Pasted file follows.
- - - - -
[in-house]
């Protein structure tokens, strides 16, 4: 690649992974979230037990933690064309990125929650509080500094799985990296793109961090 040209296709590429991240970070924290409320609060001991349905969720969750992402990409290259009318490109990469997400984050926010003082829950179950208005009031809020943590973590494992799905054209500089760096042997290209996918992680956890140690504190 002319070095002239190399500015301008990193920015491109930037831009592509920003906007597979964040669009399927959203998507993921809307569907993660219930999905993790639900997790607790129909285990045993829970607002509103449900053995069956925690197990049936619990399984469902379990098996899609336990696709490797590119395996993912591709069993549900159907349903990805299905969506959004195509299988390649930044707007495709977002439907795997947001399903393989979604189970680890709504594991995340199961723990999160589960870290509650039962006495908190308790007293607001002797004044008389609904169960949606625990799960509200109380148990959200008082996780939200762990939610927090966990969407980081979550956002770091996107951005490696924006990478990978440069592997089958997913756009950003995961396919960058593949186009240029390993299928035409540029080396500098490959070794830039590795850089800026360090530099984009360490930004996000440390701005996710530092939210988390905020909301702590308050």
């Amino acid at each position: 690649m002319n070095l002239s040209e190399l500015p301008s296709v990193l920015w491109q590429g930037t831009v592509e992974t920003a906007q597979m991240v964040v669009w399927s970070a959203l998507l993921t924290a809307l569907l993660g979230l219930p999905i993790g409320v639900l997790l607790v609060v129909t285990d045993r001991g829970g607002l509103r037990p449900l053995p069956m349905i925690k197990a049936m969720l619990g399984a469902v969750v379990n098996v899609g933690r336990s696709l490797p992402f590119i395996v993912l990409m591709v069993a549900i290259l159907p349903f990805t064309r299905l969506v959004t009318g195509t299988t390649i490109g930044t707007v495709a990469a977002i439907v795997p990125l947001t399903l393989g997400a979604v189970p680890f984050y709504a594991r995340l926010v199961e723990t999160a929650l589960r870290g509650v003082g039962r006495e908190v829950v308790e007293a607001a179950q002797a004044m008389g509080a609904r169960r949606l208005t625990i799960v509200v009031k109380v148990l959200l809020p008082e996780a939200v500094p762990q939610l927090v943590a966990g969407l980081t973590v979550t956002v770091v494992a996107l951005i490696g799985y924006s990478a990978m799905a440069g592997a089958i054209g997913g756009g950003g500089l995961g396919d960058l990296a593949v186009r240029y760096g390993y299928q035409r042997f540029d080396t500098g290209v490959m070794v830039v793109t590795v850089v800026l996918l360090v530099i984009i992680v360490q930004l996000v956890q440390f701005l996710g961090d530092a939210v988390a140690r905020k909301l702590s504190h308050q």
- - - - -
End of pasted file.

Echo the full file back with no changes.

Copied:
[in-house]
């Protein structure tokens, strides 16, 4: 690649992974979230037990933690064309990125929650509080500094799985990296793109961090 040209296709590429991240970070924290409320609060001991349905969720969750992402990409290259009318490109990469997400984050926010003082829950179950208005009031809020943590973590494992799905054209500089760096042997290209996918992680956890140690504190 002319070095002239190399500015301008990193920015491109930037831009592509920003906007597979964040669009399927959203998507993921809307569907993660219930999905993790639900997790607790129909285990045993829970607002509103449900053995069956925690197990049936619990399984469902379990098996899609336990696709490797590119395996993912591709069993549900159907349903990805299905969506959004195509299988390649930044707007495709977002439907795997947001399903393989979604189970680890709504594991995340199961723990999160589960870290509650039962006495908190308790007293607001002797004044008389609904169960949606625990799960509200109380148990959200008082996780939200762990939610927090966990969407980081979550956002770091996107951005490696924006990478990978440069592997089958997913756009950003995961396919960058593949186009240029390993299928035409540029080396500098490959070794830039590795850089800026360090530099984009360490930004996000440390701005996710530092939210988390905020909301702590308050």
């Amino acid at each position: 690649m002319n070095l002239s040209e190399l500015p301008s296709v990193l920015w491109q590429g930037t831009v592509e992974t920003a906007q597979m991240v964040v669009w399927s970070a959203l998507l993921t924290a809307l569907l993660g979230l219930p999905i993790g409320v639900l997790l607790v609060v129909t285990d045993r001991g829970g607002l509103r037990p449900l053995p069956m349905i925690k197990a049936m969720l619990g399984a469902v969750v379990n098996v899609g933690r336990s696709l490797p992402f590119i395996v993912l990409m591709v069993a549900i290259l159907p349903f990805t064309r299905l969506v959004t009318g195509t299988t390649i490109g930044t707007v495709a990469a977002i439907v795997p990125l947001t399903l393989g997400a979604v189970p680890f984050y709504a594991r995340l926010v199961e723990t999160a929650l589960r870290g509650v003082g039962r006495e908190v829950v308790e007293a607001a179950q002797a004044m008389g509080a609904r169960r949606l208005t625990i799960v509200v009031k109380v148990l959200l809020p008082e996780a939200v500094p762990q939610l927090v943590a966990g969407l980081t973590v979550t956002v770091v494992a996107l951005i490696g799985y924006s990478a990978m799905a440069g592997a089958i054209g997913g756009g950003g500089l995961g396919d960058l990296a593949v186009r240029y760096g390993y299928q035409r042997f540029d080396t500098g290209v490959m070794v830039v793109t590795v850089v800026l996918l360090v530099i984009i992680v360490q930004l996000v956890q440390f701005l996710g961090d530092a939210v988390a140690r905020k909301l702590s504190h308050q």